April 22-28 is Veg Week, where people are invited to take a vegetarian challenge and eschew meat for seven days. We wanted to take this opportunity to talk about some great places to get vegetarian and vegan meals in the city, as well as share some recipes.
As a former vegetarian, I also wanted to talk a little bit about cooking in a way that doesn’t feel deprived, and doesn’t only rely on cheese for protein, because that can feel heavy, no matter how awesome cheese is. I have heard a lot of people comment on not wanting to eat/cook vegetarian or vegan meals because it feels like something is missing. The short answer to this is more lentils! The long answer is, well, keep reading for a few thoughts on satisfying meatless meals.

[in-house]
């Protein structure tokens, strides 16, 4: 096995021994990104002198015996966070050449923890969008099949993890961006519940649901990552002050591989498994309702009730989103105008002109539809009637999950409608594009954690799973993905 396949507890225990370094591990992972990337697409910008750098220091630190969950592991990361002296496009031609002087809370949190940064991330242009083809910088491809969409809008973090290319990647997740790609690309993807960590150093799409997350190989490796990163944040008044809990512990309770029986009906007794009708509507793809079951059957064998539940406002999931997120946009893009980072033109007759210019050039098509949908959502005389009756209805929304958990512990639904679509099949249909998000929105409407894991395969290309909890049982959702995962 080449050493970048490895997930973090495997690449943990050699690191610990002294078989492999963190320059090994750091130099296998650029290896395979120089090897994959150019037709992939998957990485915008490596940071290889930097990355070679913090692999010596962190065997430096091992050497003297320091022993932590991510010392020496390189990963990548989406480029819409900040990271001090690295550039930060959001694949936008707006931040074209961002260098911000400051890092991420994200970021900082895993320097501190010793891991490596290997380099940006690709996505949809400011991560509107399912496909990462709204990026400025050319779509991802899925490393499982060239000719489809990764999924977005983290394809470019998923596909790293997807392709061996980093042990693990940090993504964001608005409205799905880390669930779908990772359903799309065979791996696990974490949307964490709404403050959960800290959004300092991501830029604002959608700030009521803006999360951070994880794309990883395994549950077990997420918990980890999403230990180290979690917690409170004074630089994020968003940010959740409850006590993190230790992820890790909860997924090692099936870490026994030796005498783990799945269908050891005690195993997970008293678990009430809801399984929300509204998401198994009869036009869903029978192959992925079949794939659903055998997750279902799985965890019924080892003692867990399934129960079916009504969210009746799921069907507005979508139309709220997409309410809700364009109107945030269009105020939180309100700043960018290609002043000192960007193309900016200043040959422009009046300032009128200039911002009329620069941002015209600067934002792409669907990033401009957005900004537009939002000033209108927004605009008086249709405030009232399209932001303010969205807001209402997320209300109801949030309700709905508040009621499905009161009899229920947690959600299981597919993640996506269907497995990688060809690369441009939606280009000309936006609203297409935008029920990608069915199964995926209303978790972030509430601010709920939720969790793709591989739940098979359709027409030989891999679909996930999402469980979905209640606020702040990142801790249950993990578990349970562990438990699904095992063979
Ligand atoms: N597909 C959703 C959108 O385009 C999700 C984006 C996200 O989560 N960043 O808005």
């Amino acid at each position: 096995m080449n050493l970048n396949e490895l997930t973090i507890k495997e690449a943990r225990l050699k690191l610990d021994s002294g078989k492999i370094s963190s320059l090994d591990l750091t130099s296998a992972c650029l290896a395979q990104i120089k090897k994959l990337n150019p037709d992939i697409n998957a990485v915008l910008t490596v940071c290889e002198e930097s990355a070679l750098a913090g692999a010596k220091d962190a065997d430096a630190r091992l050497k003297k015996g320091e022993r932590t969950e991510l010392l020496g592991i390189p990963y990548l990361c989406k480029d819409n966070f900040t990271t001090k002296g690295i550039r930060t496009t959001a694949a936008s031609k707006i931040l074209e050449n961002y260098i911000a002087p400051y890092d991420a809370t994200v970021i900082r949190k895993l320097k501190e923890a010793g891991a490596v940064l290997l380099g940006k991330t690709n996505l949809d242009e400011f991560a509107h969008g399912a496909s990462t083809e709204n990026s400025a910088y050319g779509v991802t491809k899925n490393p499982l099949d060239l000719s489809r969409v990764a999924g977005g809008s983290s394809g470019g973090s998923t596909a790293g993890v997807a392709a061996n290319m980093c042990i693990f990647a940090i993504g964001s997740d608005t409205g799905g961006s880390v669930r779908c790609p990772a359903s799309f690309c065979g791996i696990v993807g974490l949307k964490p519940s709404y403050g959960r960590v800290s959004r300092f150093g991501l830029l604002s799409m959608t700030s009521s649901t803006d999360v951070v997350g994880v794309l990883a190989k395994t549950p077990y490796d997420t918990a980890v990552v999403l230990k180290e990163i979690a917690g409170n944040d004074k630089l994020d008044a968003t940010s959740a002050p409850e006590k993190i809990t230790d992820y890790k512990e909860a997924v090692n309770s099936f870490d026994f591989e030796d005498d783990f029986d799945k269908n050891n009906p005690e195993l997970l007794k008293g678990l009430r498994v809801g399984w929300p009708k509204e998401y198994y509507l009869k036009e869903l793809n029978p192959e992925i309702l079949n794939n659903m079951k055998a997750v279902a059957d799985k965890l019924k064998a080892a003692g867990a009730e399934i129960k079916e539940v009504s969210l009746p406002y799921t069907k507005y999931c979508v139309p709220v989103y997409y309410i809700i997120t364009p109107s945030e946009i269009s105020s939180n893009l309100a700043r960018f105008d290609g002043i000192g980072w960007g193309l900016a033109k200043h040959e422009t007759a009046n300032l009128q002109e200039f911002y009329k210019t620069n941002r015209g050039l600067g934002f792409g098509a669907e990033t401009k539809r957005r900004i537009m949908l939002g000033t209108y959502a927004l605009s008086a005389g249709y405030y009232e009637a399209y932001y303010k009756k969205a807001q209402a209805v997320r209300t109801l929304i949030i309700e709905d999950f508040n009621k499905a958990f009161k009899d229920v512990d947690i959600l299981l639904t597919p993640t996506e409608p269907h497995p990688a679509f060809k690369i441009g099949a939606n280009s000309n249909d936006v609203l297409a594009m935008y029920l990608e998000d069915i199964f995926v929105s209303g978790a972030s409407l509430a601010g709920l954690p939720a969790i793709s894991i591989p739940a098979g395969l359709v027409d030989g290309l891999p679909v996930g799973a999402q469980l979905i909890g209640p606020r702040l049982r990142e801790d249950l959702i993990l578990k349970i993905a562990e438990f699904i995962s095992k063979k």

Dishes & Restaurants
As much as I love vegetarian-only restaurants, I think that its possible their mission might feel exclusive to vegetarians, and that shouldn’t be the case. As someone who knows vegetarian and vegan food can be just as incredible as the alternative (hello, Indian food), I think it’s great when dishes can simply stand on their own as craveble cuisine, which is why I love this Chicago Reader list: Five Favorite Vegetarian Meals at Nonvegetarian Restaurants.
The stand-out favorite from that list is the tofu Bahn Mi at Nhu Lan bakery. Not only is it dirt cheap, I have to agree with the author that what they do with tofu is “positively psycho.” Anyone who thinks of tofu as bland or a sad substitute for a burger will have a life-changing experience with this sandwich, where it is anything but: extremely flavorful, texturally substantial and as perfect a foil to jalapenos, cilantro and pickled vegetables as any of the other fillings on their menu.